Patient centered care is becoming more and more of a focal point across the healthcare spectrum. It’s no surprise that patients often say that a little more attention is at the top of their lists of changes in the healthcare space, but educational facilities are now preaching more patient-centric care in their curriculums, and therapeutic communication in nursing is becoming a common touchpoint in hospital-wide training programs.
Steady repetition regarding patient care is the best way to get changes to occur in a place where changes are often unwelcome, and always difficult to implement, given the size of most hospital systems. Here are 5 points of focus for improving patient centered care.
Cultivate Healing Relationships
For a long time, kindness was often a bonus from hospital staff, more than an expectation, but with a growing population and alternative care facilities, being a patient’s friend in a difficult time, in addition to the physical caregiver, is a skill hospital staff must possess to be successful. This is ultimately a good thing for patients, of course, and cultivating those positive relationships starts with trust and interest in things beyond the checklist a nurse is required to ask.
Family, friends, hobbies, etc. are all topics that can be discussed easily and make patients feel more at home in a place much different from their own home.
According to Karen Schechter, director and assistant professor in the online healthcare management and health administration programs at Maryville University, “patient centered care is a “two-way street”. The primary key to success is based on the patient/caregiver/provider relationship. In this case, “provider” includes the physicians, nurses and ancillary personnel that “touch” the patient and his/her related caregiver. Cultivating this healing relationship is a process that is built on trust. Trust is achieved through open and honest communication. It’s gaining an understanding of individual patient’s needs, then creating and implementing a plan to address them. Everyone on the team must be in sync with the plan and its goal. And, open and honest communication is the vehicle for achieving this. In order to be most effective, this type of relationship extends beyond the patient’s hospital stay.”
Reward Staff for Patient Centered Care
Competition breeds results, and creating competition out of patient centered care is a threefold victory for all involved. Patients will have a better experience, hospitals will receive better reviews, and those nurses will almost certainly discover that making patient experience a priority will ultimately make their own day-to-day experiences better.
Measuring these performance parameters can be done by asking for patient feedback, or even in the form of examinations regarding patient interaction scenarios.
Therapeutic nursing and genuine attention to patients are both parts of cultivating a positive environment for healthcare, but the physical environment can play a large role in patients feeling more welcomed, as well. Music options that are soothing and peaceful can change a mood in a second, and enacting other programs like pet therapy and bedside yoga add peace of mind in a place that many people still view as a scary environment from the outside looking in.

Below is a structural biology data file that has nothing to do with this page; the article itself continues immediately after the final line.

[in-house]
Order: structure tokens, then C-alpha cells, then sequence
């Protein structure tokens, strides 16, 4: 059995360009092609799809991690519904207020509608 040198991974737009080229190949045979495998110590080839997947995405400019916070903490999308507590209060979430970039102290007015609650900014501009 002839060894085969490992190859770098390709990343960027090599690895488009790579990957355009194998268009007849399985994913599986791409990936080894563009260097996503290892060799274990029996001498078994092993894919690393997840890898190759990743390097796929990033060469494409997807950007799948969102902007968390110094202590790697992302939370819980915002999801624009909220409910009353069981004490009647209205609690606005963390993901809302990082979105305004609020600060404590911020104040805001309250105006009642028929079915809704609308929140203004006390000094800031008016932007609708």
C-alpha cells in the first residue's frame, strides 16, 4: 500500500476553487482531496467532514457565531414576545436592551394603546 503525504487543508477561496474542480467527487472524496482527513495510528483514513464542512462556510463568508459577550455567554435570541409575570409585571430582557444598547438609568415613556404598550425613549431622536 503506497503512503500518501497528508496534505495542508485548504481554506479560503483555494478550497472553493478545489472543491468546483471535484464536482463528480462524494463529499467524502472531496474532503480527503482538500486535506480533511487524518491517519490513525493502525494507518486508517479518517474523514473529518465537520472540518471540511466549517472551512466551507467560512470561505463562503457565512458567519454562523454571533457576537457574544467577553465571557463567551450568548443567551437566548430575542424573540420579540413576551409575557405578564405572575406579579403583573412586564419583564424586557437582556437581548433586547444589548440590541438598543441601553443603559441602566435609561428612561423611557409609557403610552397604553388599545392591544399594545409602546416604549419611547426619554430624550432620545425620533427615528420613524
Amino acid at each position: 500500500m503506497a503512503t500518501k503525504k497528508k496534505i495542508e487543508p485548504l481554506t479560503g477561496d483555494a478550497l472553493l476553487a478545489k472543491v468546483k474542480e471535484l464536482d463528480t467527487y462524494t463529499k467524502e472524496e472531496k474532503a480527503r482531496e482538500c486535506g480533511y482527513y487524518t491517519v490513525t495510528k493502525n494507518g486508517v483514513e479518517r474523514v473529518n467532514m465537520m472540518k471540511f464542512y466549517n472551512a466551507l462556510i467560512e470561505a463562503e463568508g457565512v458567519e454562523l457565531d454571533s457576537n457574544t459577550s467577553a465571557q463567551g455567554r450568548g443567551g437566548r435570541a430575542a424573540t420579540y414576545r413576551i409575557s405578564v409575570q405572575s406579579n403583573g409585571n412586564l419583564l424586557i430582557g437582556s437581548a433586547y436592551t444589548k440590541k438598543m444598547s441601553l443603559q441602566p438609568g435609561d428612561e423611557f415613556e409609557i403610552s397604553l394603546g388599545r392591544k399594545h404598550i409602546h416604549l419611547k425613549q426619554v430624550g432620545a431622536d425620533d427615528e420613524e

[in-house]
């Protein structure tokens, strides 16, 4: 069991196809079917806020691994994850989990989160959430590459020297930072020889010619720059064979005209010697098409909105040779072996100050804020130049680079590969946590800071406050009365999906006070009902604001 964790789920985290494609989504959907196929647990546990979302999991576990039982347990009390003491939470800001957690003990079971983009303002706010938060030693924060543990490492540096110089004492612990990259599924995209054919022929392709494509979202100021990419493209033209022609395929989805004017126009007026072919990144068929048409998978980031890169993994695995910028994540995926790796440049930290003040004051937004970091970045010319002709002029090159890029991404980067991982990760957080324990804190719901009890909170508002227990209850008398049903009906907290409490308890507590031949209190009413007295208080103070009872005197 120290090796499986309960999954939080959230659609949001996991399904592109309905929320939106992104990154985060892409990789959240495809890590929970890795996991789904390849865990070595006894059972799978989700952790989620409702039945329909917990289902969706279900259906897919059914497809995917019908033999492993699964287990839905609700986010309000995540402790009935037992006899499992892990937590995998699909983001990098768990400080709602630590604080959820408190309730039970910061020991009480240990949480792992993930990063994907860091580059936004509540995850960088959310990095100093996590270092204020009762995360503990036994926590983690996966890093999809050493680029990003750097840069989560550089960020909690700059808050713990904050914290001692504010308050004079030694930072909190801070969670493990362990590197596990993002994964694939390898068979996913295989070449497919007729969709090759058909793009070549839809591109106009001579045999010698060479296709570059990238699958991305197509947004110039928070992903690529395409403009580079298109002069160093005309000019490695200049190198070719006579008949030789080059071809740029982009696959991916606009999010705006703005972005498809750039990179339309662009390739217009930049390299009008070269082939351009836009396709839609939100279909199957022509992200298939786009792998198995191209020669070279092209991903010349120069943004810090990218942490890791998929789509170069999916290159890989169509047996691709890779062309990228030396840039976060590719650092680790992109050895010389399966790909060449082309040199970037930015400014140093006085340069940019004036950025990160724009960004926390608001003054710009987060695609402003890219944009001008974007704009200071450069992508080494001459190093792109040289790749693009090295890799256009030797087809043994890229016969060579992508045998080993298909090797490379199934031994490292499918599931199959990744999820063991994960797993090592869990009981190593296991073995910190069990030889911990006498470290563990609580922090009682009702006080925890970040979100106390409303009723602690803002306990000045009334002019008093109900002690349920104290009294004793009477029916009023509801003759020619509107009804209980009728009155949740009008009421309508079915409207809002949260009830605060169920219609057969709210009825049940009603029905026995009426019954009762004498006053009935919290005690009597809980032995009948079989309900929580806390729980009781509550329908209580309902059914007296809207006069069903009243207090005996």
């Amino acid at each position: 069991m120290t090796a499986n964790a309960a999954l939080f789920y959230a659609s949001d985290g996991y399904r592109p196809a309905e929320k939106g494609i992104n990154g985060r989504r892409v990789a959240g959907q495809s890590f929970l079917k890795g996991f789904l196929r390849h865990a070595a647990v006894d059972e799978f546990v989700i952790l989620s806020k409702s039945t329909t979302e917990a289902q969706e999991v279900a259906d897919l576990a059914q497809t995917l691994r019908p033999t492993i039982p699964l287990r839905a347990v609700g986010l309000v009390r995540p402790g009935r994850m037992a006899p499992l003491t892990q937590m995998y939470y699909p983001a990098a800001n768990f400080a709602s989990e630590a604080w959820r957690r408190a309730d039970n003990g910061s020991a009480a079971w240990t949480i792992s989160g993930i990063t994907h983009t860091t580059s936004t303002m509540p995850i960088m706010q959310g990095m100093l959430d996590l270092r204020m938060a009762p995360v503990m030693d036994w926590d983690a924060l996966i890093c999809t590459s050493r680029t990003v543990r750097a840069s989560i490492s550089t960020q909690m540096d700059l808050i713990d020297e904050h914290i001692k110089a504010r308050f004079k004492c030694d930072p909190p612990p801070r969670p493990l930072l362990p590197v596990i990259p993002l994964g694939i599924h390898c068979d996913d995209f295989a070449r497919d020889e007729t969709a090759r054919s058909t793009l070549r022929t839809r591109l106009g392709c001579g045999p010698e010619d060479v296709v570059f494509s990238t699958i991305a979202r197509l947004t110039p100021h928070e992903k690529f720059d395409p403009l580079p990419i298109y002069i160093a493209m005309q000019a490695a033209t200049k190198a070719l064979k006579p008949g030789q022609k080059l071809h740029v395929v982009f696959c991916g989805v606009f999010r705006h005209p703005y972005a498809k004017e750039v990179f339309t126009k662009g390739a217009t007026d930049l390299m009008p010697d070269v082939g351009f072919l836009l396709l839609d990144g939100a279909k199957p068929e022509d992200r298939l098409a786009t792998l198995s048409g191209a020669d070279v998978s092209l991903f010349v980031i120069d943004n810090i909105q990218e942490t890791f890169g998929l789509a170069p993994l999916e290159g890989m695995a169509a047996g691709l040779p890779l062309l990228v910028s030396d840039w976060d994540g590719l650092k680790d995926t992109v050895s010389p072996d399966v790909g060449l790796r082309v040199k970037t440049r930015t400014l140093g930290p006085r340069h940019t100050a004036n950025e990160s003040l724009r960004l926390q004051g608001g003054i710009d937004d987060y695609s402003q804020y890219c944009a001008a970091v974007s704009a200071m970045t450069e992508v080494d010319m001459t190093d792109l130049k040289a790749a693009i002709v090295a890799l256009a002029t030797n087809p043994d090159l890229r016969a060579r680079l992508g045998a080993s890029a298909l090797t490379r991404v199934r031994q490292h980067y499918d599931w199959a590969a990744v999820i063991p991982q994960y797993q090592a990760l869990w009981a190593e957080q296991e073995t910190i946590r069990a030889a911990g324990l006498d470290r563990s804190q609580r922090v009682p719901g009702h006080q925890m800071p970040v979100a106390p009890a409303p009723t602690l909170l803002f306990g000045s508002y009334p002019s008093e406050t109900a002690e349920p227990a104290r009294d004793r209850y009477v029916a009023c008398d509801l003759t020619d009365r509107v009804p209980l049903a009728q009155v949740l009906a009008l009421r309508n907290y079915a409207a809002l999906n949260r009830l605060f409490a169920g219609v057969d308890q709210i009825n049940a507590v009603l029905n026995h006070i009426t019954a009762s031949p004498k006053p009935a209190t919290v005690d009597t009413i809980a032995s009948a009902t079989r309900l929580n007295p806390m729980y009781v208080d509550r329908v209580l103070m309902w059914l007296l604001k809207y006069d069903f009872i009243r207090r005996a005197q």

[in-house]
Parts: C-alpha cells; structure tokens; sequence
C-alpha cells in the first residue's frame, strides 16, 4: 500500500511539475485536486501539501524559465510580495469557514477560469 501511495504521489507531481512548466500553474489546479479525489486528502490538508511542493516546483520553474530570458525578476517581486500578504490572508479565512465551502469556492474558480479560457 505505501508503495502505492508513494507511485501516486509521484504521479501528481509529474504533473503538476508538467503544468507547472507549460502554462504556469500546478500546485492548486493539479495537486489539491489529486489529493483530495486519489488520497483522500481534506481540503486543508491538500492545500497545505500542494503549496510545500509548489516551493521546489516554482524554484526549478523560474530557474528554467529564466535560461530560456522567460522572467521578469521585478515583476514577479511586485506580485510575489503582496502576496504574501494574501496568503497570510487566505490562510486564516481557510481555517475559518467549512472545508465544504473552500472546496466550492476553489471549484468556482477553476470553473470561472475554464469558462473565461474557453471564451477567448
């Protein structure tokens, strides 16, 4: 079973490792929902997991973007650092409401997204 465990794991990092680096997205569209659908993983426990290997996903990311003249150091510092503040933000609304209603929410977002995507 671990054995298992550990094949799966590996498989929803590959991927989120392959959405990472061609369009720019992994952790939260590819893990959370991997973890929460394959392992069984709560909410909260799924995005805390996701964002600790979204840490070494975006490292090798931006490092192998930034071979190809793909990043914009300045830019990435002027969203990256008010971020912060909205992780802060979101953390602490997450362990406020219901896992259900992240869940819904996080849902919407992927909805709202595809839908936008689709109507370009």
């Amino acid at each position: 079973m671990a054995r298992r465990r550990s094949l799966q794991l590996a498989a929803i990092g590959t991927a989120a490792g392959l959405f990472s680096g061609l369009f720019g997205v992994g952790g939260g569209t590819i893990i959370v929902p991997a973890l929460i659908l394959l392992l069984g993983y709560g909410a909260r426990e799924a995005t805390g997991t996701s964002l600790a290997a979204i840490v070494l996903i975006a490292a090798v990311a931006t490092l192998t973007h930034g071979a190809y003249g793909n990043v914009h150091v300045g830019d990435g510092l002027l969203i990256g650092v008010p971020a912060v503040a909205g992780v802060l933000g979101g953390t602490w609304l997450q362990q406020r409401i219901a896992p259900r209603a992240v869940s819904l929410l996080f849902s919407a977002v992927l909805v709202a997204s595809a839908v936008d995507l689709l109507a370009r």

The previous paragraphs focused more on strategies of how to talk to patients, as a whole, but teaching cultural diversity in healthcare to your staff goes a step further in empowering them with the abilities needed to understand and interact with patients from different ethnic groups, religions, and even languages than their own. In any given hospital, the staff is generally as diverse as the patients that staff cares for, and asking members of your diverse team to share some of their background and the accompanying cultures and customs is an interactive way to kickstart education regarding cultural intelligence, ultimately leading , no matter the cultural differences they may have with their nursing team.
The absolute best is to be transparent with them, and in order for patients to feel truly comfortable, trust is paramount. Given the availability of EHRs and other data-driven statistics and knowledge, sharing as much as you can with a given patient about his or her ailment is a great way to build that trust.
“ Patient centered care requires transparency such that everyone on the team- especially the patient and caregiver understand the treatment approach. Each member of the team has a defined role that supports the end goal and must be able to communicate in a way that the patient and caregiver understands. It’s not just telling the patient “what” needs to be done, but more importantly “why” it needs to be done, as well as the benefits and risks. Patients need to be in control of their care. Transparency requires that team members be open and honest so that patients can make informed decisions. This type of focus on the patient may lead to higher levels of patient and employee satisfaction which may result in improved quality of care and reduced errors/costs associated due to poor communication,” adds Professor Schechter.
After trust in you as a professional is formed, trust as a friend is easy to cultivate.
Andrew Deen has been a consultant for startups in almost every industry from retail to medical devices and everything in between. He is currently writing a book about scaling up business and his experience implementing lean methodology.